Friedman had enjoyed those meetings. More than that, he missed them. So he set out to recapture the feelings he felt in those gatherings by starting a tea company of his own. His own life, he figured, was a testament to the change tea can have: He grew up drinking gallons of iced tea, then swore off the stuff until his time in the military showed him its potential to bring people together.
With his new company, he would set out to show others the power of tea that he himself had witnessed.
“The way I looked at it was we could hire veterans at Rakkasan Tea Company and we could help countries recover from war,” Friedman says. “In that sense, we would be helping communities recover from war both at home and abroad.”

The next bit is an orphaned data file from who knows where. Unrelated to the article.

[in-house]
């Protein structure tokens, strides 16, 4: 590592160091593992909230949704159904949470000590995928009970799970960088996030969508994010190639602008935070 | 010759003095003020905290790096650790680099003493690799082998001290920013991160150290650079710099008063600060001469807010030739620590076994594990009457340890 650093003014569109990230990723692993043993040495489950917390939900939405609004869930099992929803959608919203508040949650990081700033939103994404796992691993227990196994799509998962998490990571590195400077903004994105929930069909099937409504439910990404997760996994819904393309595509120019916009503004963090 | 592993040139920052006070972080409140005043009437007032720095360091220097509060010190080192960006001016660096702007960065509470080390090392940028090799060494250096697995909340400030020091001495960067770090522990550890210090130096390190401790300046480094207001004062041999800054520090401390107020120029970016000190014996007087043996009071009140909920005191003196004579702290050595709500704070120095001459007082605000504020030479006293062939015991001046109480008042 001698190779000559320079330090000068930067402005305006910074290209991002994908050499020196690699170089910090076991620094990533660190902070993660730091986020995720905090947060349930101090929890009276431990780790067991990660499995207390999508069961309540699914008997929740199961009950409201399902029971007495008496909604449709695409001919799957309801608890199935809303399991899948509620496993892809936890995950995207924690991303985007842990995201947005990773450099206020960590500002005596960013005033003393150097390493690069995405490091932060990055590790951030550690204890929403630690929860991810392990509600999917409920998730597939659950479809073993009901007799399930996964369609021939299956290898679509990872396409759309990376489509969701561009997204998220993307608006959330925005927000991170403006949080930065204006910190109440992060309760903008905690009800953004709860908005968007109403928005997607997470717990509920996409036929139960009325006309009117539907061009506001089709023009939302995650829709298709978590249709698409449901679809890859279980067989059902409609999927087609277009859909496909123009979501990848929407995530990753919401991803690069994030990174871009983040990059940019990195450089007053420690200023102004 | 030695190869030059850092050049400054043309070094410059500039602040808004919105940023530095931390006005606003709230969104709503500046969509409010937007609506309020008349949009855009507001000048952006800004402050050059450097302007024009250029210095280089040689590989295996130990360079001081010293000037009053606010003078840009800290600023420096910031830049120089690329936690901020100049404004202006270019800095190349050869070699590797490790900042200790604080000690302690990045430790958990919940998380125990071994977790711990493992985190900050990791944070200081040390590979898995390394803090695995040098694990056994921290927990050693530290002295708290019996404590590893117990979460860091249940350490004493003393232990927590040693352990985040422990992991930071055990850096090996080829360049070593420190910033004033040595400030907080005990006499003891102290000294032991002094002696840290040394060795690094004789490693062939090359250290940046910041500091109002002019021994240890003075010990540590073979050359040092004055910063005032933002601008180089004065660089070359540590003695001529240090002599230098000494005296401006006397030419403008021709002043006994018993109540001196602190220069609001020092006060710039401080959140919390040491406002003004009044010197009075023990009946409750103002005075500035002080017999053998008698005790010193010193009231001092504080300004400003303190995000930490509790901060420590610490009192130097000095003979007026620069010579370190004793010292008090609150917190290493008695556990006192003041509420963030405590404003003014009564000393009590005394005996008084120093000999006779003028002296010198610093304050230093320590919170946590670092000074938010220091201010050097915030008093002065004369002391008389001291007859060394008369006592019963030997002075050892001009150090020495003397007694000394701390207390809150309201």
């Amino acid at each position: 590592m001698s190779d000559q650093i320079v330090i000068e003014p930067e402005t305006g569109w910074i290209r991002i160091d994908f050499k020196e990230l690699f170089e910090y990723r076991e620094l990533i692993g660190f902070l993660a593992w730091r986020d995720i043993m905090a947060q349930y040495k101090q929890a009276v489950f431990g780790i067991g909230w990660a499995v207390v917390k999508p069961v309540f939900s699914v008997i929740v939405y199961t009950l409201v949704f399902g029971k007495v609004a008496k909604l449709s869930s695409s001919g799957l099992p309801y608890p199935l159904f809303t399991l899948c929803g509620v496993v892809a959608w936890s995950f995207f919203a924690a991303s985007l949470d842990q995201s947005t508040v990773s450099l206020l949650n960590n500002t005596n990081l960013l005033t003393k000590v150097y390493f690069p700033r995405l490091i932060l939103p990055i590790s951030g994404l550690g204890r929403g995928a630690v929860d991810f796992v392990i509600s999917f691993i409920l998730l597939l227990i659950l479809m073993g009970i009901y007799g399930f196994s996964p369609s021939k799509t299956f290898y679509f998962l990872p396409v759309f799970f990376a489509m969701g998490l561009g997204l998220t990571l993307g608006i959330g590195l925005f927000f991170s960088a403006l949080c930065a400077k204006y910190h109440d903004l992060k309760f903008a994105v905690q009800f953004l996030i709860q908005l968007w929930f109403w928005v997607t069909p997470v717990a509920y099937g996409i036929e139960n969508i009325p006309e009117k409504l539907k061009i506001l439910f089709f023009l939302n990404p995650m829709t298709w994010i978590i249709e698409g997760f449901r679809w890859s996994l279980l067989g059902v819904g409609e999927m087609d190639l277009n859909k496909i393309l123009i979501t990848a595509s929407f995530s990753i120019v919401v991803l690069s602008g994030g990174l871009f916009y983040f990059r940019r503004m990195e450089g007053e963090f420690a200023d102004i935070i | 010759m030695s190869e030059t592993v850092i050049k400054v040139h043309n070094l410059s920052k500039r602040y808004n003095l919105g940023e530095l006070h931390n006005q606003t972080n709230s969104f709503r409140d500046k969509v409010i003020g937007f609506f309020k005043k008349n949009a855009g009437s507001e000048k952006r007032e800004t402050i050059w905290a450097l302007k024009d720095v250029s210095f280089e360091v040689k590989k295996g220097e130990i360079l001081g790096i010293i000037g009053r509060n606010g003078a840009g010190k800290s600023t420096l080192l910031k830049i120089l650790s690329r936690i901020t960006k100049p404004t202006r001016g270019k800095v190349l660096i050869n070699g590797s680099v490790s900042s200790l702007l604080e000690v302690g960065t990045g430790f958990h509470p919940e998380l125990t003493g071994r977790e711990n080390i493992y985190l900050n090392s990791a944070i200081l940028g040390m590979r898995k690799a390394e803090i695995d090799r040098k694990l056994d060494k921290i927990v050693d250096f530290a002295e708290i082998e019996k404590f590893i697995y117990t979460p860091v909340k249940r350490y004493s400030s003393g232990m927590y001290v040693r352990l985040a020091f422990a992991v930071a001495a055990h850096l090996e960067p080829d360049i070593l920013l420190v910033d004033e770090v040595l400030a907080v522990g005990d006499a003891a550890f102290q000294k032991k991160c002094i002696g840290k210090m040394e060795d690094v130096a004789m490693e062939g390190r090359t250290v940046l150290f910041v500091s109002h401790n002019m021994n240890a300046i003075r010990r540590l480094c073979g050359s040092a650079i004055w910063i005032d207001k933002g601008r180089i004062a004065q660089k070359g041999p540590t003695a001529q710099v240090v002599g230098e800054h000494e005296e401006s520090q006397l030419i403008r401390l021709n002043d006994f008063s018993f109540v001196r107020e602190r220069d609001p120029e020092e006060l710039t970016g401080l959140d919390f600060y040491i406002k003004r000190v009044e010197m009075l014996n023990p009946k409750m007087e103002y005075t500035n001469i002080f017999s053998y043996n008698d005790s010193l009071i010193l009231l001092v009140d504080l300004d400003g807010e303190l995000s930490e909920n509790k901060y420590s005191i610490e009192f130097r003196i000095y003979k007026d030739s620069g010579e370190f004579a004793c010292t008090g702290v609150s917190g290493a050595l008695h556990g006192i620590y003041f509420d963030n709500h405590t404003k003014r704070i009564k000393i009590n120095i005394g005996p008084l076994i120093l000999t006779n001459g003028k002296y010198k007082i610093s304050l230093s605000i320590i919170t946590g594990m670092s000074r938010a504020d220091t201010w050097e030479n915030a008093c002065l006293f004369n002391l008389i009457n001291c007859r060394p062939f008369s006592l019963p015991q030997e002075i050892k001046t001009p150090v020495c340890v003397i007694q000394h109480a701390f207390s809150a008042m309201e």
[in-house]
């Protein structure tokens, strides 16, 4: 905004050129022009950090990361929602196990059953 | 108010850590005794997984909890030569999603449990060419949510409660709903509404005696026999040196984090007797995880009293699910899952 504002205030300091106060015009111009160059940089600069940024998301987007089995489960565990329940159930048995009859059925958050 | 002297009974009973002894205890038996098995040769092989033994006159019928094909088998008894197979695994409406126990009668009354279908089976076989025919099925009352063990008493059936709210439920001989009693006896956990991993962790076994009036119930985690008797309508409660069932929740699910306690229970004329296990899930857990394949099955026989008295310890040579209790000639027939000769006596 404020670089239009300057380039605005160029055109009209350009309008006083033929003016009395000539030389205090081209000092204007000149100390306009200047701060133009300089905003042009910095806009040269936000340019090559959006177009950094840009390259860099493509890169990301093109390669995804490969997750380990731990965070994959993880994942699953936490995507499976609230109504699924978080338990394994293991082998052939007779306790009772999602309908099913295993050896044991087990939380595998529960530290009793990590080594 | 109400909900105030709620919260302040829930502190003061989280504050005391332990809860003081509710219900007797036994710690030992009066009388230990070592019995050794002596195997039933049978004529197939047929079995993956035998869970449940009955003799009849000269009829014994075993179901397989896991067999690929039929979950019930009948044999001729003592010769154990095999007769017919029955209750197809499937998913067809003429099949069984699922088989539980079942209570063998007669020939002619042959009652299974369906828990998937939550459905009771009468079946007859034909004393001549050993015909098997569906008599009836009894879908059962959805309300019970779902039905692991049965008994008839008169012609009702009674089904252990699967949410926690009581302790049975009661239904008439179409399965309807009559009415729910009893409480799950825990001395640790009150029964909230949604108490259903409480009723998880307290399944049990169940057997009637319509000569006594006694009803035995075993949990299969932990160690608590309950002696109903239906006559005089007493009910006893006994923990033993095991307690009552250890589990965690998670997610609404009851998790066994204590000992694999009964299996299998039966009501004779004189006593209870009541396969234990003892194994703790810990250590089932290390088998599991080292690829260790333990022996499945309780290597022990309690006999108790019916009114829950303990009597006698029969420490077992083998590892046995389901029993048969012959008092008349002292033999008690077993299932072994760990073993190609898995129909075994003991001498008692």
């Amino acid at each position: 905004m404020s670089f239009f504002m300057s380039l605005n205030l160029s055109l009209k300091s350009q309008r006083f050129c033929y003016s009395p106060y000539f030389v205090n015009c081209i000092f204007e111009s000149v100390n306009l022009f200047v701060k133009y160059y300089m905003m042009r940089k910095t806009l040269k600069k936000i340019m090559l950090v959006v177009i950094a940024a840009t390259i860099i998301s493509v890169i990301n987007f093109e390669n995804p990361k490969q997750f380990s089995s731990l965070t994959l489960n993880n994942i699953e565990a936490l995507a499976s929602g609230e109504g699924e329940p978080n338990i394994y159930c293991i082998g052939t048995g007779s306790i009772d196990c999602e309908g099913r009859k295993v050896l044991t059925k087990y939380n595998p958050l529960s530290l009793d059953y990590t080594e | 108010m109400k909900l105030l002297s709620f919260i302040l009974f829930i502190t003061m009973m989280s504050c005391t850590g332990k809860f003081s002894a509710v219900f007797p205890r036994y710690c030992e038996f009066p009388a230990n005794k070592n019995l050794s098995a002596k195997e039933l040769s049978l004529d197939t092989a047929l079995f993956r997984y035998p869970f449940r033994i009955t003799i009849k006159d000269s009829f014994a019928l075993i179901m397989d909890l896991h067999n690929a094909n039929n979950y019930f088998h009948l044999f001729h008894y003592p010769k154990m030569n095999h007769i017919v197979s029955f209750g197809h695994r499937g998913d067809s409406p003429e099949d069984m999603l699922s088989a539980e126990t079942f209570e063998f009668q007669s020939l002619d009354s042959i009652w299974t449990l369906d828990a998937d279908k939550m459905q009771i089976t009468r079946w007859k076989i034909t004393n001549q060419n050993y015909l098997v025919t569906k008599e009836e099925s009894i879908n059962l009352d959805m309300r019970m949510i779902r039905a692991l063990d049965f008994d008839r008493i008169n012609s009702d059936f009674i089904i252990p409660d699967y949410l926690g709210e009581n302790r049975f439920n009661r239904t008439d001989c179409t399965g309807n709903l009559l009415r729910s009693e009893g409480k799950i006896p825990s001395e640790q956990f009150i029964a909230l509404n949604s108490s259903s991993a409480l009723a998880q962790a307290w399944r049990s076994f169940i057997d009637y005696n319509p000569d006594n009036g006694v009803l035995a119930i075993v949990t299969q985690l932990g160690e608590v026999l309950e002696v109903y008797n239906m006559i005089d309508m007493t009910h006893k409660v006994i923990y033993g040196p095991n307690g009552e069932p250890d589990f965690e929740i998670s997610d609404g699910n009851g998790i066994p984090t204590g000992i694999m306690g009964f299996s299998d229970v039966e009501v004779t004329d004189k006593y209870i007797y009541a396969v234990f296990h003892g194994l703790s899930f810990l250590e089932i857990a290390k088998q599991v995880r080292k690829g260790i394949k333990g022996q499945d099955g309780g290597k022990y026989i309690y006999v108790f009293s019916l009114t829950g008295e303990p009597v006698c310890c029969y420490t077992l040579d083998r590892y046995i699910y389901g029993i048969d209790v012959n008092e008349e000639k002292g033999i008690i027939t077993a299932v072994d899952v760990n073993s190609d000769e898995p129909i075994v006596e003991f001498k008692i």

He linked up with some of his old D.C. network to make that happen. First, Friedman reached out to Vet Impact in D.C., a nonprofit that helps veterans launch international businesses. They put him in touch with Deloitte Consulting, Bunker Labs and a team of business students at Georgetown University, each of which were instrumental in getting Rakkasan’s infrastructure in place. Then, after his original business partner left Rakkasan, he started on his mission of hiring vets by bringing on Terrence Kamauf, a former Green Beret who had also served under Friedman in the 101st Airborne Division.
An August 2017 Kickstarter campaign further helped Rakkasan establish itself by raising $36,000 in crowd-funded capital. And internet investors weren’t the only ones to see Rakkasan’s potential, either: Before Rakkasan even shipped out its first order of tea, The Global Chamber Dallas recognized Rakkasan as the “Startup Impact Importer of the Year.”